I had to “shake the dust off,” and leave behind an environment and relationships that weren’t good for me, and embrace a new life filled with new friends, goals, and dreams that encourage and support my recovery. I’ve kept in contact with the relationships back home that are positive and healthy, but I’ve let go of the toxic relationships that made me feel inadequate.
The dust has been shaken off, friends. I’m now living abundantly in New York City with friends that do love and care for me. I’ve separated myself from that environment back home where, I still to this day, walk around with a shadow of my anorexia following me wherever I go. I can’t go for five minutes without being brutally reminded of my dark past — my neighborhood, the grocery store, the park, my school, the gym, the kitchen, my bedroom — I just can’t escape the darkness. And what’s worse is that people still see me as the “formerly sick girl.” I just had to start fresh. I had to establish a new environment and new relationships.
But I have to say this: it is so important to be able to share your history with someone in your new environment. A confidant. Someone you can share your vulnerabilities with. Someone that deserves that sacred part of your heart. A best friend. A mentor. A church friend. Dare I say it….a therapist? But having someone who knows your story, who is someone you can talk to, is important. Because even though you’re starting new doesn’t mean that your past isn’t part of your makeup. Your past: the suffering you’ve endured during your eating disorder, has shaped you into the strong, resilient survivor you are today. And your past is not something to be ashamed of. Quite the contrary. You’ve fought the battle and won. You’ve had to overcome something that could have taken your life. One in ten women with an eating disorder die. Let that sink in. You’ve chosen life. You’ve chosen love. And that is something to be proud of.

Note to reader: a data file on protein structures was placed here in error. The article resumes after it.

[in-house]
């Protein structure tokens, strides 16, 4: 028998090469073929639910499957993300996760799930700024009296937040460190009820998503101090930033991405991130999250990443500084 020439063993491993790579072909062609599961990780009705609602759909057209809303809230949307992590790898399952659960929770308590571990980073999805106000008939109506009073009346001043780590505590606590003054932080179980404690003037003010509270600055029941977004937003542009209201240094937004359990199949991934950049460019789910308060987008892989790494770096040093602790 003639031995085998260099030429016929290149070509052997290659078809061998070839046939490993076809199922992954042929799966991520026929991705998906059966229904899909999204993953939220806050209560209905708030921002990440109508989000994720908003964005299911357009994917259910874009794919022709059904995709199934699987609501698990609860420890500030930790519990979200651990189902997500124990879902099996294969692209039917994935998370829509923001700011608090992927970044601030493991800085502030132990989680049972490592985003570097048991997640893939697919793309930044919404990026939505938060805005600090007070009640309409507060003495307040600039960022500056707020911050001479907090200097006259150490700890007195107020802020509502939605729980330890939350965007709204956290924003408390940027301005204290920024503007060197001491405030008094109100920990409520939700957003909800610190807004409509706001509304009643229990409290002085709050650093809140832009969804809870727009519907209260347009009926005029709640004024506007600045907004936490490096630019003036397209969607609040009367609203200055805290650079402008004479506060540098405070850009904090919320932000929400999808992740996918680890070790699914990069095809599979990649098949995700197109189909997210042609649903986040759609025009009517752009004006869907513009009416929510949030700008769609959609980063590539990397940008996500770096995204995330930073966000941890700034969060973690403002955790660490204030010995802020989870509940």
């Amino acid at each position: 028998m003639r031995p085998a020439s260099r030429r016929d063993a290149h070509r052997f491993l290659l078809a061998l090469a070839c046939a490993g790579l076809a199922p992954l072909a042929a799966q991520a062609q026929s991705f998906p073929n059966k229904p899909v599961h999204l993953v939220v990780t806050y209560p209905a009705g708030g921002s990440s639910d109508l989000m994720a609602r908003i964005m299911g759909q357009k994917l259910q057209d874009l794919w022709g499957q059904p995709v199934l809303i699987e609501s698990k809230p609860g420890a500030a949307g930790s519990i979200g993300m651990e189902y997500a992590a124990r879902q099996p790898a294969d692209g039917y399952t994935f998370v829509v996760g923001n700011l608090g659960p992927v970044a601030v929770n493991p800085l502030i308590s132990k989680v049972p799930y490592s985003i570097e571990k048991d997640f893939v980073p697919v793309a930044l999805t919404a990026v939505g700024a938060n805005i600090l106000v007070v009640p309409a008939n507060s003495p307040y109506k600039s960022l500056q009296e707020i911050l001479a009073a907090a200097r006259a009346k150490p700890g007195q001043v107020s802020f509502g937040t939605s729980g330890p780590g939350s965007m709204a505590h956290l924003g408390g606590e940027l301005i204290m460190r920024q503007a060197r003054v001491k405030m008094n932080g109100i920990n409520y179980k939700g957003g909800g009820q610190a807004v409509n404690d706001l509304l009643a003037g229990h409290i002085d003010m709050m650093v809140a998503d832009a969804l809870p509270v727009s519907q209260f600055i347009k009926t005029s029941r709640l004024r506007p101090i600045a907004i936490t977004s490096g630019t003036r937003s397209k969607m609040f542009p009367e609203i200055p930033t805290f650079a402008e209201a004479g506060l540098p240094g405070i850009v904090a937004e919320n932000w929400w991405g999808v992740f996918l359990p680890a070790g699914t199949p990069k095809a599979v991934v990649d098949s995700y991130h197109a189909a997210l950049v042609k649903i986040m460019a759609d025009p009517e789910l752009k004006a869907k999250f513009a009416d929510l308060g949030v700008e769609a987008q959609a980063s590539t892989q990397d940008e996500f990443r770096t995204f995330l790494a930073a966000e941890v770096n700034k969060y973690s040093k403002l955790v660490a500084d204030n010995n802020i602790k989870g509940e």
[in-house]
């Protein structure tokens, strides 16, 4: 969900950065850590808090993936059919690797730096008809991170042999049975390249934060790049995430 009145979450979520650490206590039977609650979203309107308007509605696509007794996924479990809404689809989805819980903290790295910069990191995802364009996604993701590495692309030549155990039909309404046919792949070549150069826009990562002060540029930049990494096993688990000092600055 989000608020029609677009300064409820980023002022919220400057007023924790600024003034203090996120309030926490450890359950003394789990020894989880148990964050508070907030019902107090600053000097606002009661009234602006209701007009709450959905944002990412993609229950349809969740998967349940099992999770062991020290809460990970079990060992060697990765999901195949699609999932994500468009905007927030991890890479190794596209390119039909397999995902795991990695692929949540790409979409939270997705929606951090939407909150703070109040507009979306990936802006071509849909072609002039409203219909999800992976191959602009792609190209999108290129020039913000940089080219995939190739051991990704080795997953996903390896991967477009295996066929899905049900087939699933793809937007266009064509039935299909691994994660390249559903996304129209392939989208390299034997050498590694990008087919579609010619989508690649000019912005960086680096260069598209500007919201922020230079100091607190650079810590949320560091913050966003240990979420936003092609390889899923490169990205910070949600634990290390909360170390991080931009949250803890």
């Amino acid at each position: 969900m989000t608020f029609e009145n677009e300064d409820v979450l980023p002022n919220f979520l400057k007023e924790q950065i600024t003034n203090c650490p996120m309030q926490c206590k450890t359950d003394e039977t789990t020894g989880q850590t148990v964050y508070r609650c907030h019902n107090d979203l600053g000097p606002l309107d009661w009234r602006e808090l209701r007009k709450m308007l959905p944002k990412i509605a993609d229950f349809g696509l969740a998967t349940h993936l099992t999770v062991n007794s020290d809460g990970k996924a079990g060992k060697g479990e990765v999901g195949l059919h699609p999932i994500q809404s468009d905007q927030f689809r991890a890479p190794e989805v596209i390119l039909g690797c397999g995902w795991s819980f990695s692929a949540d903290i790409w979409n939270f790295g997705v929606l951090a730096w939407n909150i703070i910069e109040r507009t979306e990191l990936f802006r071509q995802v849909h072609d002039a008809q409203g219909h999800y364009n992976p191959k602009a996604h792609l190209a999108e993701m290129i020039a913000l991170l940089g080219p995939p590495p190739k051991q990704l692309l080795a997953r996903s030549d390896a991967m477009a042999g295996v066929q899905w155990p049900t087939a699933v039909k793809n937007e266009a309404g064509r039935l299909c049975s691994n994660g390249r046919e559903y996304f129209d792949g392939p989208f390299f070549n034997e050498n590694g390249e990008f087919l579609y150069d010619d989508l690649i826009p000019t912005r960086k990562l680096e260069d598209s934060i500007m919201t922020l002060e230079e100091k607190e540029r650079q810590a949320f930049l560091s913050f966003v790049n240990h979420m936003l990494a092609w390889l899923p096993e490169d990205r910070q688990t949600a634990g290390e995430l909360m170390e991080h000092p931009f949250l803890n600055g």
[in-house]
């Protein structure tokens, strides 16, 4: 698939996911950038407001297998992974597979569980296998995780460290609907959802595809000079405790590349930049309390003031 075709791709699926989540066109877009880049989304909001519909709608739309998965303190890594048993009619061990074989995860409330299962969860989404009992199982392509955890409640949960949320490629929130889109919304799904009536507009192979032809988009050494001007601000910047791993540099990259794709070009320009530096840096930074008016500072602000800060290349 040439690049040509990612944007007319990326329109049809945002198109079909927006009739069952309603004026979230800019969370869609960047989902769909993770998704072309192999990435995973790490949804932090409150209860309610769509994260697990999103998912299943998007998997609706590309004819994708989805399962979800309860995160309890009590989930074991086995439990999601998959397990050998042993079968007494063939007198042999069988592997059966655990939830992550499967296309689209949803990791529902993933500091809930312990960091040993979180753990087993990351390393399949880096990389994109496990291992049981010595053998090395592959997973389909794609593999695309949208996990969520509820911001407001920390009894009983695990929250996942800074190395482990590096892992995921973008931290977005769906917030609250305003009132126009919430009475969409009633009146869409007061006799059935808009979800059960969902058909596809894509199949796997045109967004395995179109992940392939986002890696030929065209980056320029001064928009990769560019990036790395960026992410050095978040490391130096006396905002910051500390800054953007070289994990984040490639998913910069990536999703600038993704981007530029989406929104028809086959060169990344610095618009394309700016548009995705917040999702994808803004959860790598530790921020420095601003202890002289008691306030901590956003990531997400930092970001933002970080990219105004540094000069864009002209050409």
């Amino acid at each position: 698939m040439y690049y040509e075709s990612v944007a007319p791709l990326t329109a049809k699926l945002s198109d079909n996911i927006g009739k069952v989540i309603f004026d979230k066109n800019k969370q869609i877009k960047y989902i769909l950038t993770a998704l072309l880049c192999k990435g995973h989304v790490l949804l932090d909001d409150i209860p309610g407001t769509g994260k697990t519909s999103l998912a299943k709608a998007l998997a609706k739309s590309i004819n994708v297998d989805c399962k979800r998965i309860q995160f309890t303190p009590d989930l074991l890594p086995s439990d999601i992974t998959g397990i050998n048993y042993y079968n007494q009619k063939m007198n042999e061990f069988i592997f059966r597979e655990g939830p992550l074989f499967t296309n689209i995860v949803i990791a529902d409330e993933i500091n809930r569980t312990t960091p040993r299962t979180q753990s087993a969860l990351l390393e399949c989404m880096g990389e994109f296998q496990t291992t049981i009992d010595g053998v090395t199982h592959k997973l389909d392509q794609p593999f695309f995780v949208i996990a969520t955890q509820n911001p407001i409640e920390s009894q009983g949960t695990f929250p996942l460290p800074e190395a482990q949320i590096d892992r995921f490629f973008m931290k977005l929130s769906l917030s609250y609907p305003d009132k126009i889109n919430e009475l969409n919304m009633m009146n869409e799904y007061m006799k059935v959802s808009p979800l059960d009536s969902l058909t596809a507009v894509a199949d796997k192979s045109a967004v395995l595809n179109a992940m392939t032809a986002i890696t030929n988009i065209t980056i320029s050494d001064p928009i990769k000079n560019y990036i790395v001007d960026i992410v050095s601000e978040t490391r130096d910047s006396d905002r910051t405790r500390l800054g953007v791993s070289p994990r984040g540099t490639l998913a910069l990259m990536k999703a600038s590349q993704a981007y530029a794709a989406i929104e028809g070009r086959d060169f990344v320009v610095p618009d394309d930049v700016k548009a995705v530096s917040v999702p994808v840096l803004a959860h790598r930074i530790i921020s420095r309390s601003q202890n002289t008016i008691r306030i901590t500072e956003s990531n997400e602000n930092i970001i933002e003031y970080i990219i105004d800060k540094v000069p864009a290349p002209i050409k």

But that freedom, that power, that reclaiming of your life cannot happen if you’ve got a toxic relationship dragging you down. Recovery is hard enough as it is with only supportive people around you. It is impossible with toxicity in the equation. It’s like jumping into the ocean with a bowling ball tied around your ankle. You just won’t survive.
You’ve got to shake it off.
I’ll leave you with this: They say that if you change nothing, nothing will change. They are right on the money. If you go back to a relationship where you don’t feel good enough, you don’t feel loved, you feel inadequate, you feel competition for this or that, ED will come right back into your mind and wreak havoc.
Letting go of relationships is hard, especially ones with history and ones that may, on the surface, appear to be significant relationships. However, from this point in your life on, you need to accept that the number one thing in your life (aside from Jesus) will be protecting your recovery at all costs. You need to guard it and protect it no matter what, and if that means saying goodbye to a “friend” who just doesn’t want the best for you, then so be it. Shake the dust off. Your life is too precious not to have people behind you that love you and are cheering for your recovery.